The Grand Street bus cruising 1970s New York

This is Park Row and Broadway in 1972. John Lindsay was the New York’s mayor; that year, he launched a short-lived quest for the Democratic presidential nomination.

Transit strikes, teacher strikes, and a sanitation workers’ walkout in the 1960s continued to cripple the 1970s city. By the end of the decade, almost a million people had left Gotham and resettled elsewhere.

But New York kept going, just like this “fishbowl” style bus is doing—cruising its way downtown back to Grand Street. The photo was taken by Joe Testagore and is part of a large collection of vintage transit photos at the wonderful website.

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15 Responses to “The Grand Street bus cruising 1970s New York”

  1. alaspooryorick Says:

    link to doesn’t work.

  2. Rob Says:

    I like the old photos when you can see things like that baywindow VW bus against the curb. I watched the last half of an “Emergency” episode last night, it was from 1975, there was a baywindow VW Westphalia camper in one of the shots.

    • ephemeralnewyork Says:

      Strangely, I too watched Emergency yesterday, for the first time in decades. Didn’t see the camper but I can imagine it.

  3. The Grand Street bus cruising 1970s New York | News for New Yorkers Says:

    […] Source: FS – 898253 The Grand Street bus cruising 1970s New York […]

  4. Kenny Says:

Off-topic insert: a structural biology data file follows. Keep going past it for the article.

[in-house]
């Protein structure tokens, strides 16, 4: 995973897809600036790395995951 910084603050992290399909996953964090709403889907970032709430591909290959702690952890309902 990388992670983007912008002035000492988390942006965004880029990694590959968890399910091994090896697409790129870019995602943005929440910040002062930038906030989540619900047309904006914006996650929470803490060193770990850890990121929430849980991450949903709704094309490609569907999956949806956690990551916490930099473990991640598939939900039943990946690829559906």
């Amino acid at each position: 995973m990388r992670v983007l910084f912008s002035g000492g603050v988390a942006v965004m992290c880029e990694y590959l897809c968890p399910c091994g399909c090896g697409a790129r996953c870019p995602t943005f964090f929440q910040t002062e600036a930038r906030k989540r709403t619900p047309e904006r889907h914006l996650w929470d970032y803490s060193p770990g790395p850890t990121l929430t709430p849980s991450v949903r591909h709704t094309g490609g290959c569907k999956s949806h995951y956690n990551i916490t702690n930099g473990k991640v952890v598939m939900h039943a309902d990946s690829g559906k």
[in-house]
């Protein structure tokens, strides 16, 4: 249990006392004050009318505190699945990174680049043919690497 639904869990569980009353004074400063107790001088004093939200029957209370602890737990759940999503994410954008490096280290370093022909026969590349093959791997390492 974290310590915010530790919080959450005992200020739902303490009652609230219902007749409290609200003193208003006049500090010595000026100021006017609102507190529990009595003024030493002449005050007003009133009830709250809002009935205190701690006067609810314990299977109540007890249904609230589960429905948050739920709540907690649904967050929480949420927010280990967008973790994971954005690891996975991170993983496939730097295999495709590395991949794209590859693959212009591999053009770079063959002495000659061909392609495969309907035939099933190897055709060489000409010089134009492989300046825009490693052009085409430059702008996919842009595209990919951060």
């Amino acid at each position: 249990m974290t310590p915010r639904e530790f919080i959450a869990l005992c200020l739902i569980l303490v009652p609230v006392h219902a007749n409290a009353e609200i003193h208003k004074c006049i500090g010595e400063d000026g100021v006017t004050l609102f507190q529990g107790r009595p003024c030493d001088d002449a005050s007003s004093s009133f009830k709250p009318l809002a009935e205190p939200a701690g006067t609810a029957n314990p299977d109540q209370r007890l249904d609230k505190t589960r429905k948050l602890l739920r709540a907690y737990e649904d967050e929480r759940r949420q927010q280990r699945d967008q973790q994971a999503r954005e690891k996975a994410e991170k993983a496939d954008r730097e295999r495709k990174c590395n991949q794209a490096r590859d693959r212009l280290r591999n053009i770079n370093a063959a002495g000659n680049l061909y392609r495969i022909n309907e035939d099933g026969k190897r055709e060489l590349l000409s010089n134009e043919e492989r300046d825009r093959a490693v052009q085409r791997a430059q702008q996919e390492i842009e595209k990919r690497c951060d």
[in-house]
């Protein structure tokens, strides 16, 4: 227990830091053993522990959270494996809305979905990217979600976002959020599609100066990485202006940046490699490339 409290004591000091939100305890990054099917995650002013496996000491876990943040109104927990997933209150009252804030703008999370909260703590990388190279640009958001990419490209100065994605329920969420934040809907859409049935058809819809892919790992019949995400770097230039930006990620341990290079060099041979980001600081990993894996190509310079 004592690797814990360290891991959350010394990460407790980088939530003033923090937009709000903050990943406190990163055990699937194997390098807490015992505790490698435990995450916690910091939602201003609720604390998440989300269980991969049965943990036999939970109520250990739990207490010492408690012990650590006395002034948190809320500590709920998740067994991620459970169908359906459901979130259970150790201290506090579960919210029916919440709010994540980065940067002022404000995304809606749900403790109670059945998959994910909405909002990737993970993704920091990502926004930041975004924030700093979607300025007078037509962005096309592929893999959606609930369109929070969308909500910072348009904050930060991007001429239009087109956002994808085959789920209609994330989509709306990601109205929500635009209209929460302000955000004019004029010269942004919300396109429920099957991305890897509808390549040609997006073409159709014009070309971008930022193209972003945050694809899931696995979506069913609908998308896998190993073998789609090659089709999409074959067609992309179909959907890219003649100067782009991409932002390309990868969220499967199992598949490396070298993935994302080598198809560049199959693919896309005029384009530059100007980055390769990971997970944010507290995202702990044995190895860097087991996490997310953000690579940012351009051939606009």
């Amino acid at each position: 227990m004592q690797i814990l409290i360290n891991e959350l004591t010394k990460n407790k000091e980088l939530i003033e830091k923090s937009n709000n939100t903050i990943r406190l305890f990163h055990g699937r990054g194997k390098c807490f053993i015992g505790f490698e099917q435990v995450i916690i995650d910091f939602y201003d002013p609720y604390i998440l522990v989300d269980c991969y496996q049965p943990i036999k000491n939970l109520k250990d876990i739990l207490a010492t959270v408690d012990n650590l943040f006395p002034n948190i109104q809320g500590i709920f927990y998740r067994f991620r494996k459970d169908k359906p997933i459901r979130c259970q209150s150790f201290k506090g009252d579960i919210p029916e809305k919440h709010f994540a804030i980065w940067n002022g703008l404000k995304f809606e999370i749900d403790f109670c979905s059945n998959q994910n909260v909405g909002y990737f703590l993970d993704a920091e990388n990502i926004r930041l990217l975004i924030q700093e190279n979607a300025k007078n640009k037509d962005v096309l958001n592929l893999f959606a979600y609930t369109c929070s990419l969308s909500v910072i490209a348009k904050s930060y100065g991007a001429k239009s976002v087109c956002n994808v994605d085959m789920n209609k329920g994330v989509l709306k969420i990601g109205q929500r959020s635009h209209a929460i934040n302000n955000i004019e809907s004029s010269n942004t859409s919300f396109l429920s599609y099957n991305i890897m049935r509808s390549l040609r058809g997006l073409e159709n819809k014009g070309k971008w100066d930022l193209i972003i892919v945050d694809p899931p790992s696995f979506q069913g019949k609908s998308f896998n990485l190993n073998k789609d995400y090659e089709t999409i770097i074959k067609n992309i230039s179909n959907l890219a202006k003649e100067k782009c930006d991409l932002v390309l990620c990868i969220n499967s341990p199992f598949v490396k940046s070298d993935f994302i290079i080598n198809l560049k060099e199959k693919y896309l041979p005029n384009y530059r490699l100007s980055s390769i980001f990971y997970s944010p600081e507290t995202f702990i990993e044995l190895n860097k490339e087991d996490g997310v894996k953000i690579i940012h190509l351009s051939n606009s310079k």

Loving the photo. Imagine Joe Buck/Jon Voight listening to Harry Harrison on 77WABC-AM.

  5. Force Tube Avenue Says:

    Thanks for the photo. Lots of memories there. The bus is traveling on Park Row – Keuffel and Esser was a well-known maker of slide rulers; we don’t have to say what happened to them. That space was then occupied by J&R, the record, and later, computer store, also gone. Further back at 222 Broadway is the Western Electric building. They made the telephones for AT&T, back when it was a “natural monopoly” as they taught us in Economics in the 1970’s. Speaking of AT&T, the far corner of this photo shows a glimpse of the Doric columns of the AT&T headquarters, at 195 Broadway. The J&R building is gone, but the Western Electric and AT&T buildings survive, with new occupants.

    • ironrailsironweights Says:

      According to some online research Keuffel & Esser survived the obsolescence of slide rules as despite being their best known products they actually were a relatively small part of their business, drafting supplies being the main share. The company moved to Hoboken, probably not long after the date of this photo, and got acquired by another company in the 1980’s. Its landmarked 1893 original headquarters still stands at 127 Fulton.

      • ironrailsironweights Says:

        Addendum: Samsonic Trading Company is still in business, still on W. 28th.

      • ephemeralnewyork Says:

        That space was J&R? I remember them well. Amazing Samsonic is still around. Thanks for this info, Ironrails

  6. Ricky Says:

    Why is it called a “fishbowl” style bus?

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